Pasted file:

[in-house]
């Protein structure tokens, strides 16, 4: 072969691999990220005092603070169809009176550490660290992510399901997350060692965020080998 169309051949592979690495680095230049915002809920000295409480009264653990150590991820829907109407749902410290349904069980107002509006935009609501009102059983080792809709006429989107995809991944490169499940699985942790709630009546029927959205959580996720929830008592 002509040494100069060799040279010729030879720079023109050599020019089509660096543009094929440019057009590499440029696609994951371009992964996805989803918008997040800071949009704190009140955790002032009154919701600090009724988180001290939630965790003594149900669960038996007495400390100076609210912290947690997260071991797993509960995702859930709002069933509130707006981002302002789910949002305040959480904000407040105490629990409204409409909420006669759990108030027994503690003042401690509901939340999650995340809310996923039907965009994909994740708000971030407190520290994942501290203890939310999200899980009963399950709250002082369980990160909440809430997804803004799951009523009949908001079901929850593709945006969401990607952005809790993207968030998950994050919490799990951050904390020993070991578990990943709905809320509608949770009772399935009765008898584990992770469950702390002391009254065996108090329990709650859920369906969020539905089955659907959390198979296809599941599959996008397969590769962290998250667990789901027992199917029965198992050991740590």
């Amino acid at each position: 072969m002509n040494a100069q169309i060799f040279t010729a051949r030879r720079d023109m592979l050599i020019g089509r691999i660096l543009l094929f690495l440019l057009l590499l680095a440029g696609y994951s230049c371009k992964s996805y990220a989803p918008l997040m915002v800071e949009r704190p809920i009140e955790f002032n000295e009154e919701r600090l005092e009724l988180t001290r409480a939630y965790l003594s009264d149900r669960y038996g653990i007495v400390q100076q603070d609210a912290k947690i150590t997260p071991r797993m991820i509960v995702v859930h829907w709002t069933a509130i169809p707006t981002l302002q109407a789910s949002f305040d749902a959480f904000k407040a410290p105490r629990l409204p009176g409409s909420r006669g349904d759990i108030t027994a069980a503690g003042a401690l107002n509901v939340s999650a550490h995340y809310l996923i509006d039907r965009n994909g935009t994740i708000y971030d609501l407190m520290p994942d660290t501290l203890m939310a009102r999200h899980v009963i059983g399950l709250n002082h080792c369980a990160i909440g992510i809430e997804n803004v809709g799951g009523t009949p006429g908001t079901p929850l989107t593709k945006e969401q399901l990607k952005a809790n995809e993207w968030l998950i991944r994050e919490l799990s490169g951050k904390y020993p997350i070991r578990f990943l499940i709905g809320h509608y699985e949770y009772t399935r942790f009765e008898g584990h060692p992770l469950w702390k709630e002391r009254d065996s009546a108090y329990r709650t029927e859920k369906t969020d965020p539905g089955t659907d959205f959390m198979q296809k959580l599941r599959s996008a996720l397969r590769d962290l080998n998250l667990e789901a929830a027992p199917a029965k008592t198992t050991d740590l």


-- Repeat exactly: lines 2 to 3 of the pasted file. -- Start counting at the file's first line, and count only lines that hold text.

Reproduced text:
């Protein structure tokens, strides 16, 4: 072969691999990220005092603070169809009176550490660290992510399901997350060692965020080998 169309051949592979690495680095230049915002809920000295409480009264653990150590991820829907109407749902410290349904069980107002509006935009609501009102059983080792809709006429989107995809991944490169499940699985942790709630009546029927959205959580996720929830008592 002509040494100069060799040279010729030879720079023109050599020019089509660096543009094929440019057009590499440029696609994951371009992964996805989803918008997040800071949009704190009140955790002032009154919701600090009724988180001290939630965790003594149900669960038996007495400390100076609210912290947690997260071991797993509960995702859930709002069933509130707006981002302002789910949002305040959480904000407040105490629990409204409409909420006669759990108030027994503690003042401690509901939340999650995340809310996923039907965009994909994740708000971030407190520290994942501290203890939310999200899980009963399950709250002082369980990160909440809430997804803004799951009523009949908001079901929850593709945006969401990607952005809790993207968030998950994050919490799990951050904390020993070991578990990943709905809320509608949770009772399935009765008898584990992770469950702390002391009254065996108090329990709650859920369906969020539905089955659907959390198979296809599941599959996008397969590769962290998250667990789901027992199917029965198992050991740590």
């Amino acid at each position: 072969m002509n040494a100069q169309i060799f040279t010729a051949r030879r720079d023109m592979l050599i020019g089509r691999i660096l543009l094929f690495l440019l057009l590499l680095a440029g696609y994951s230049c371009k992964s996805y990220a989803p918008l997040m915002v800071e949009r704190p809920i009140e955790f002032n000295e009154e919701r600090l005092e009724l988180t001290r409480a939630y965790l003594s009264d149900r669960y038996g653990i007495v400390q100076q603070d609210a912290k947690i150590t997260p071991r797993m991820i509960v995702v859930h829907w709002t069933a509130i169809p707006t981002l302002q109407a789910s949002f305040d749902a959480f904000k407040a410290p105490r629990l409204p009176g409409s909420r006669g349904d759990i108030t027994a069980a503690g003042a401690l107002n509901v939340s999650a550490h995340y809310l996923i509006d039907r965009n994909g935009t994740i708000y971030d609501l407190m520290p994942d660290t501290l203890m939310a009102r999200h899980v009963i059983g399950l709250n002082h080792c369980a990160i909440g992510i809430e997804n803004v809709g799951g009523t009949p006429g908001t079901p929850l989107t593709k945006e969401q399901l990607k952005a809790n995809e993207w968030l998950i991944r994050e919490l799990s490169g951050k904390y020993p997350i070991r578990f990943l499940i709905g809320h509608y699985e949770y009772t399935r942790f009765e008898g584990h060692p992770l469950w702390k709630e002391r009254d065996s009546a108090y329990r709650t029927e859920k369906t969020d965020p539905g089955t659907d959205f959390m198979q296809k959580l599941r599959s996008a996720l397969r590769d962290l080998n998250l667990e789901a929830a027992p199917a029965k008592t198992t050991d740590l």